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Home  > News  > Museum Sad As Sparky The Pit Pony Dies
 

Museum Sad As Sparky The Pit Pony Dies

April 05 2007

We've just heard the sad news that Sparky, one of the last pit ponies in the UK, has died aged 36 after a short illness.

photo of a brown pony in a field


Pit ponies used to work underground in coal mines, and Sparky had worked for 13 years at Ellington Colliery (coal mine) in Northumberland.

Here's Sparky in his field. © NCMM


He finally stopped work in 1988 and had been enjoying a peaceful retirement at the National Coal Mining Museum for England in Overton, West Yorkshire, where he was very popular with visitors and staff.

Sparky was thought to be the oldest surviving deep pit pony, which means he worked in very deep mines moving coal and other materials.

There are only a few other pit ponies left, but they didn't work as far underground as Sparky.

Horses were used in coal mines for many years. At first they were used just above ground but were later used in the underground tunnels.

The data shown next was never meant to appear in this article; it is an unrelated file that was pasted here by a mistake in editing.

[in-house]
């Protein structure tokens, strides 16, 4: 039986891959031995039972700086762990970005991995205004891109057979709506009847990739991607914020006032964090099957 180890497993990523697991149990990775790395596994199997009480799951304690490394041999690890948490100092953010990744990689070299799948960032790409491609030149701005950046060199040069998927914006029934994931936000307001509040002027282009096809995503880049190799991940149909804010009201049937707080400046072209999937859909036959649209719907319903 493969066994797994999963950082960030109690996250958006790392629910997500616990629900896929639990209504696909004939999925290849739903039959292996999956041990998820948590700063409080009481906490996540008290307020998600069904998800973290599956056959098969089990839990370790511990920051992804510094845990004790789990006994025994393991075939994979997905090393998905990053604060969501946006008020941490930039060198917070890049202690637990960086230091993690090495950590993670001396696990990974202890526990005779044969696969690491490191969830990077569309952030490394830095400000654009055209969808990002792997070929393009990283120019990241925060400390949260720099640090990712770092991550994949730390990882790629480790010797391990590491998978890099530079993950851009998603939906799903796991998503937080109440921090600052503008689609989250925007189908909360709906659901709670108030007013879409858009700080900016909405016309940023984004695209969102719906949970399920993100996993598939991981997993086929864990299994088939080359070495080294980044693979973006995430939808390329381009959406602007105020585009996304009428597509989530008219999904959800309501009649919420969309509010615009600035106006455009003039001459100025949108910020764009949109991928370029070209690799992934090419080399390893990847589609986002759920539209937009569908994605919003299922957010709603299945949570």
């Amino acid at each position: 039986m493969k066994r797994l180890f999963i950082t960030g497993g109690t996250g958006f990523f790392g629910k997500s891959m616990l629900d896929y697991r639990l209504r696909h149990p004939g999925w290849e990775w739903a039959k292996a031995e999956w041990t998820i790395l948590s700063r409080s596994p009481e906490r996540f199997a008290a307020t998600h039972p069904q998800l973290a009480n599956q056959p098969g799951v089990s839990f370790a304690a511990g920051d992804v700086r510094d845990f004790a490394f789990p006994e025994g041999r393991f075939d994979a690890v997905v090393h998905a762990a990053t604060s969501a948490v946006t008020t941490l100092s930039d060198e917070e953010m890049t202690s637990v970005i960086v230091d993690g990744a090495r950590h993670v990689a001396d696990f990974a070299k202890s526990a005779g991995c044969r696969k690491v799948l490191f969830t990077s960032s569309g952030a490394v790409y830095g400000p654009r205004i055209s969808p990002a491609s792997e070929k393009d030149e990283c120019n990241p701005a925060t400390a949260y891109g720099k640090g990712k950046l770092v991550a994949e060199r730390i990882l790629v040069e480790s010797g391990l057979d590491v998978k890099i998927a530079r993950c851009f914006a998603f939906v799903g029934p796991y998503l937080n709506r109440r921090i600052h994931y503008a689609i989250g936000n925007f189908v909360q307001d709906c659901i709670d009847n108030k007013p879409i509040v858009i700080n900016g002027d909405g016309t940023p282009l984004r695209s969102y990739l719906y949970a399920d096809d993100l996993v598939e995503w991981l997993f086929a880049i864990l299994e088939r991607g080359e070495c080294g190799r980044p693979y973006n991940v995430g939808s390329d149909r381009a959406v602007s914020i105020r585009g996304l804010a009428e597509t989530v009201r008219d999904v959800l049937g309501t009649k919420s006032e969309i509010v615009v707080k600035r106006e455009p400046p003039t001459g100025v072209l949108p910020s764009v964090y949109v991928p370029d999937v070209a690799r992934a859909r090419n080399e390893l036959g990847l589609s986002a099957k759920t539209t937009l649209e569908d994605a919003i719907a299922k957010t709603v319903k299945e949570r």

Most of them actually lived underground - their stables were underground and they only came to the surface for the annual miners' holiday or at other times when their mine was closed down.

This picture shows what it was like in an underground stable.

© NCMM


There were about 70,000 ponies working in British mines by 1913, but after that were used less as machines were made that helped with moving things around down the mines.

The ponies were still useful, though, as they were very strong for their size.

black and white photo of a miner leading a pony in a coal mine tunnel


Sparky worked alongside another pony called Carl who was one of the last pit ponies to still be working - he finally retired in 1994.

© NCMM


There used to be lots of coal mines across the UK but most of them were closed down in the 1980s and 1990s.

Mining was a tough and dangerous job for men and horses, although conditions did improve over the years.

The ponies were treated well because they were valuable, unlike children in Victorian times, who were made to work down the mines in terrible conditions.


Would you have liked to work down the mines like the boy in this picture? Why not write us a story about what you think it might be like?

You can find out more about child miners and read what children from Echline Primary School wrote about them to get you in the writing mood.

black and white photo of a boy digging at a coal face with a pick axe

Graham Spicer